Tips for moisturizing intimate areas:

  • Use vaginal moisturizers and lubricants.
  • Avoid scented body washes or bubble baths that can irritate the inside of the vagina.
  • Prolong foreplay so that your vagina has more time for natural lubrication.

Joints

Sjögren's syndrome may be associated with joint pain and inflammation itself or it may accompany an inflammatory form of arthritis, such as rheumatoid arthritis or lupus.

Treatment: Treatment for joint inflammation typically consists of nonsteroidal anti-inflammatory drugs (NSAIDs) such as iburopfen (Motrin) or naproxen (Anaprox, Aleve). For more severe inflammation, your doctor may prescribe a corticosteroid medication such as prednisone, which mimics natural substances that control immune response, or a disease-modifying anti-rheumatic drug (DMARD) such as hydroxychloroquine (Plaquenil), methotrexate (Rheumatrex) or leflunomide (Arava) to actually inhibit the body’s immune response.

Tips for treating painful joints:

  • Apply heat or cold (or alternate the two) to painful joints with warm washcloths or a bag of ice or frozen vegetables wrapped in a towel.
  • Speak to your doctor or physical therapist about exercises to keep joints mobile, relieve stiffness and improve range of motion.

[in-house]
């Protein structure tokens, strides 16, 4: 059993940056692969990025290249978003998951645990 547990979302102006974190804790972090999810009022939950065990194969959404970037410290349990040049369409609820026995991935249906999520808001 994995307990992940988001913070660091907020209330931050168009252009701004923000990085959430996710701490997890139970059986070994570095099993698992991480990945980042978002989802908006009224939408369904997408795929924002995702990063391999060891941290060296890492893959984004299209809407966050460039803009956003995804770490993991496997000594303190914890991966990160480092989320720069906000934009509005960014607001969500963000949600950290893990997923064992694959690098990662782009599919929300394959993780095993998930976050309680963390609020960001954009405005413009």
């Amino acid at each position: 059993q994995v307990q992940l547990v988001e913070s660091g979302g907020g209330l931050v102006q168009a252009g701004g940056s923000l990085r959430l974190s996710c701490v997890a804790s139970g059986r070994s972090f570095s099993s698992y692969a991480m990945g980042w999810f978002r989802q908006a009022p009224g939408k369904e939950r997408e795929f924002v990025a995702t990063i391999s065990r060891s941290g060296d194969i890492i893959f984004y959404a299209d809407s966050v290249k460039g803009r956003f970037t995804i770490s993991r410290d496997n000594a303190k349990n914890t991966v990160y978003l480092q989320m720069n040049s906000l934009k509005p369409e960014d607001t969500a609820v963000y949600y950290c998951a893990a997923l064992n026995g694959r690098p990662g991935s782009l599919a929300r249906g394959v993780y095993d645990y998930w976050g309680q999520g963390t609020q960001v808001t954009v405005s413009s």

• Rest painful or swollen joints – use assistive devices to spare joints that are inflamed.

Lungs

In some people with Sjögren's syndrome, a bout with the flu or sinus infection can leave dried mucus that obstructs the upper airways, causing a dry cough and potentially leading to pneumonia.

Sometimes the inflammatory process of Sjögren's affects the walls of tiny balloon-like airs sacs (alveoli) in the lungs, where oxygen is added to your blood and the waste product carbon dioxide is removed. This inflammation can cause the interstitium, the tissue that lines and supports the sacs, to thicken and scar – a problem known as interstitial pneumonitis or interstitial lung disease. This thickening makes it more difficult for oxygen to enter bloodstream, causing shortness of breath. Interstitial pneumonitis may not show up on a routine chest X-ray. If your doctor suspects this problem, she may order a high-resolution CT scan to look for inflammation.

Treatment: Staying well hydrated after an upper respiratory infection may help prevent the development of pneumonia as may sinus lavage, a procedure that uses salt water to remove mucus and debris from the nasal passages and sinuses.  While scarring of the lungs cannot be reversed, medical treatment may help prevent it from progressing. Treatment may consist of a combination of medications, including corticosteroids; DMARDs such as azathioprine (Imuran) or cyclophosphamide (Cytoxan); the mucus-thinning medication acetylcysteine; and anti-fibrotics (anti-scarring) medications such as bosentan (Tracleer) and pirfenidone. Oxygen therapy may make breathing less difficult. Pulmonary rehabilitation may help you live better by teaching you exercised to improve breathing and how to breathe more efficiently.

Tips for managing an upper respiratory infection:

  • If you are sick with an upper respiratory infection, drink plenty of fluids to stay well hydrated.
  • Use a humidifier or vaporizer in your room.
  • Use a salt-water solution to relieve nasal congestion.